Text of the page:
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I started to study OpenGL and I learned how to show figures and stuff using Vertex and Fragment shader. I created a (very) stylized man, and now I want it to move his arm and legs. The question is: should I change vertex data in the VBO, directly in a timer function called in the main (as I did), or is it a job that should be done in the vertex shader, without touching vertex data?

I suppose the answer is the first one, but I feel like it overload CPU, instead of make the GPU work.

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Both ways will work fine: if your aim it to utilise the GPU more then do the transformations in vertex shaders, otherwise you could use the CPU. Bear in mind however if checking for collisions you need data present at the CPU side....

In essence:

Doing the manipulation on the GPU means you only need to send the mesh data once, then you can send the matrix transformations to deform or animate it. This is ideal as it greatly reduces the bandwidth of data trasmission between CPU->GPU. It can also mean that you can upload just one copy of the mesh to the GPU and apply transforms for many different instances of the mesh to achieve varied but similar models (ie bear mesh sent to GPU make an instance at scale *2 scale *1 and scale *0.5 for Daddy bear, Mummy bear and Baby bear, and then send a Goldilocks mesh, now you have 2 meshes in memory to get 4 distinct models).

The transformed meshes however are not immediately available on the CPU side, so mesh-perfect Collision Detection will be more intensive.

Animating on the CPU means you have access to the transformed mesh, with the major caveat that you must upload that whole mesh to the GPU each frame and for each instance: more work, more data and more memory used up on both CPU and GPU sides.

CPU Advantages

  • Current accurate meshes are available for whatever purpose you require at all times.

CPU Disadvantages

  • massive data transfer between CPU and GPU: one transfer per instance per frame per model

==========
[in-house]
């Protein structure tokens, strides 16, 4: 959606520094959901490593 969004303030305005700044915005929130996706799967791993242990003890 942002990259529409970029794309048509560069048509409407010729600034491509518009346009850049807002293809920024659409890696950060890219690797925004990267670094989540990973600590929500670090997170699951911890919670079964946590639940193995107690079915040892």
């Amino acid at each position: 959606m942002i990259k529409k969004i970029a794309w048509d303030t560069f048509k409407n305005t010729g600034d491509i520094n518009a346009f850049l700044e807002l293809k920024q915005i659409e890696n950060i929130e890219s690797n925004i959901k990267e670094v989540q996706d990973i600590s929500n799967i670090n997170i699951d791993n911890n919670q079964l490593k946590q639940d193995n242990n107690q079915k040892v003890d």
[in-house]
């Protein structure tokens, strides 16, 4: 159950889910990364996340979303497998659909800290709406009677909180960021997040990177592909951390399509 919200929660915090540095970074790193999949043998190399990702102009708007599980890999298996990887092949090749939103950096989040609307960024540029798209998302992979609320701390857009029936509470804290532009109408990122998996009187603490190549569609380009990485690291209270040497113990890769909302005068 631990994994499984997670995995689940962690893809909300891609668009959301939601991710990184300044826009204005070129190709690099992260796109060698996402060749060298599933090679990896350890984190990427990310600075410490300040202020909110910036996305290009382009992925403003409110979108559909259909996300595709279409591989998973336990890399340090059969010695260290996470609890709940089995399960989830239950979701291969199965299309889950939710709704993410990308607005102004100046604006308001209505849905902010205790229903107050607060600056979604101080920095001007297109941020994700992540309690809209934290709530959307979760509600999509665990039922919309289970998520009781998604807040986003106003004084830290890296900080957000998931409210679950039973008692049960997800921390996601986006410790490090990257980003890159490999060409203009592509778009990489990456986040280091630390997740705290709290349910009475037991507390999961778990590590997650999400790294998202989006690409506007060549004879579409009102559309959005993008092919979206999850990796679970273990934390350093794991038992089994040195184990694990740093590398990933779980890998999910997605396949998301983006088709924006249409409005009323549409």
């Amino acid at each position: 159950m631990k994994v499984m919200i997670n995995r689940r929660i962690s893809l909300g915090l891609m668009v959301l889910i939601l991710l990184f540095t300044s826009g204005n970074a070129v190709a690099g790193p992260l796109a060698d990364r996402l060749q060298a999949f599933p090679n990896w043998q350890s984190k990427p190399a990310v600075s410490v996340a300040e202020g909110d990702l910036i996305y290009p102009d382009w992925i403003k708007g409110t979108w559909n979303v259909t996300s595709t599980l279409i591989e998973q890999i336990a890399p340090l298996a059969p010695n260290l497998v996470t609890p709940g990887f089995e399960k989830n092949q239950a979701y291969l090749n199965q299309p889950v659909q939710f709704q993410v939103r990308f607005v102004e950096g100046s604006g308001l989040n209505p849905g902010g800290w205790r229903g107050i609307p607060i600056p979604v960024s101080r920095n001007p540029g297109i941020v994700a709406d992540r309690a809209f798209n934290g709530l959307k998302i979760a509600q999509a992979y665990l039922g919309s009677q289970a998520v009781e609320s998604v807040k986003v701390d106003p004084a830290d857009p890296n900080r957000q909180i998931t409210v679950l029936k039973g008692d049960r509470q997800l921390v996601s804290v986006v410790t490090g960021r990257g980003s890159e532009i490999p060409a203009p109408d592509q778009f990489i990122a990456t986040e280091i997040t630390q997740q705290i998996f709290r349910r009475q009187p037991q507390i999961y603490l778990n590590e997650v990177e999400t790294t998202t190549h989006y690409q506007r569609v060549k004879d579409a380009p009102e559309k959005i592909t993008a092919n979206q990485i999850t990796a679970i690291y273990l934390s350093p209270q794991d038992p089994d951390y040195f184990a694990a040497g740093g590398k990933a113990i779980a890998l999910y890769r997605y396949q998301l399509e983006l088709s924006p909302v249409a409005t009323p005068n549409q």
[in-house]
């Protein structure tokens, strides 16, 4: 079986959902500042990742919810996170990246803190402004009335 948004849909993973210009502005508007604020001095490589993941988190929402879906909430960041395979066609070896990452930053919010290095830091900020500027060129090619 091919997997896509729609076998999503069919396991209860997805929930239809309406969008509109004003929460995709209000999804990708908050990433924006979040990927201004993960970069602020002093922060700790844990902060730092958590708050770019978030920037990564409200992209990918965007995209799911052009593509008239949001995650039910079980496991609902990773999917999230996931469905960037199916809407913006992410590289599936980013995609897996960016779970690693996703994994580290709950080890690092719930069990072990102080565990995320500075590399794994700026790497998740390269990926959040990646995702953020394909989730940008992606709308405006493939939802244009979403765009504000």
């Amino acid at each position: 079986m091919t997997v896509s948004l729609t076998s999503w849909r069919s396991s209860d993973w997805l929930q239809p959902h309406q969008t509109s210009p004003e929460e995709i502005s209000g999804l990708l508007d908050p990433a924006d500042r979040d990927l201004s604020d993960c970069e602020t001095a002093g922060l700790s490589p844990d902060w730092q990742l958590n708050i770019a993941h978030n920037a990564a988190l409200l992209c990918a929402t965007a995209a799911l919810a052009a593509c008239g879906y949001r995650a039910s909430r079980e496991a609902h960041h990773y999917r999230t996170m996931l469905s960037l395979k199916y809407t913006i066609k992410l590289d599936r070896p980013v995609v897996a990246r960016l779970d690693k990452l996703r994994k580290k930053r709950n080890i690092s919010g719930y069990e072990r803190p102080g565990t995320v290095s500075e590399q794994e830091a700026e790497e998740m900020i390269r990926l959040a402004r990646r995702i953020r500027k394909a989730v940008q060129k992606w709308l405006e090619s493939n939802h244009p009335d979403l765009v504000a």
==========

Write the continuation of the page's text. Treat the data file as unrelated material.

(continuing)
GPU Advantages:

  • Upload less mesh data (once if you only need variations of the one model)
  • Transform individual instances in a fast parallelised way
  • CPU->GPU bandwidth minimised: only need to send tranformations
  • GPU is parallelised and can handle mesh data far more efficiently than a CPU

GPU Disadvantages

  • Meshes are not readily available for mesh-perfect collision detection

Mitigations to offset the overheads of transferring GPU data back to CPU:

Utilise bounding Boxes(axis aligned or non axis aligned as per your preference): this allows a small dataset to represent the model on the CPU side (8 points per box, as opposed to millions of points per mesh). If the bounding boxes collide, then transfer the mesh from GPU -> CPU and do the refined calculation to get an exact mesh to mesh collision detection. This gives the best of both worlds for the least overhead.

As the performance of the GPU could be tens, hundreds or even thousands of time higher than a CPU at processing meshes it quickly becomes evident why for performant coding as much as possible in this area is farmed out to the GPU.

Hope this helps:)

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    There is a nice demo of how to carry out shader animation at belanecbn.sk/3dtutorials/index.php?id=20 , another set of useful links here lcg.ufrj.br/Cursos/GPUProg/GLSLfirst and some here antongerdelan.net/opengl and finally a handy list of excercises at ogldev.atspace.co.uk
    – GMasucci
    Apr 2 '14 at 13:20
  • The first link in that comment sends me to a site which was blocked by my ESET antivirus saying it has a trojan, so be careful.
    – Steve
    Oct 15 '16 at 20:38
  • They did not have any trojans when posted, however I will check them out when I get home, maybe post the original code somewhere else if I need to:)
    – GMasucci
    Oct 16 '16 at 11:44
  • No worries, I did see it was from 2014, and there's no way of knowing if a link will go bad in the future, so just wanted to point it out to anyone else who comes across your answer/comment in the future!
    – Steve
    Oct 16 '16 at 14:11
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Depending on the platform and OpenGL version you can do the animations by changing the data from the vertex buffer directly(software animations) or by associating groups of vertices with corresponding animation matrices(hardware animations).

If you chose second approach(recommended where it is possible) you can send one or more of these matrices to the vertex shader as uniforms, maybe associating some "weight" factor for each matrix.

Please keep in mind that software animation will overload the CPU when you have a very high number of vertices and hardware animations would be almost free, you just multiply the vertex with correct matrix instead of model-view-projection one in the shader. Also GPUs are highly optimized for doing math operations and the are very fast compared to CPUs.

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  • Thanks for your answer, but I'm new in this "sector", so I didn't really understand how to do hardware animations. What do you mean by "animation matrices", and what is this "weight" factor? Apr 2 '14 at 12:50
  • You can check this tutorial from OpenGL web page: opengl.org/wiki/Skeletal_Animation Apr 2 '14 at 12:52

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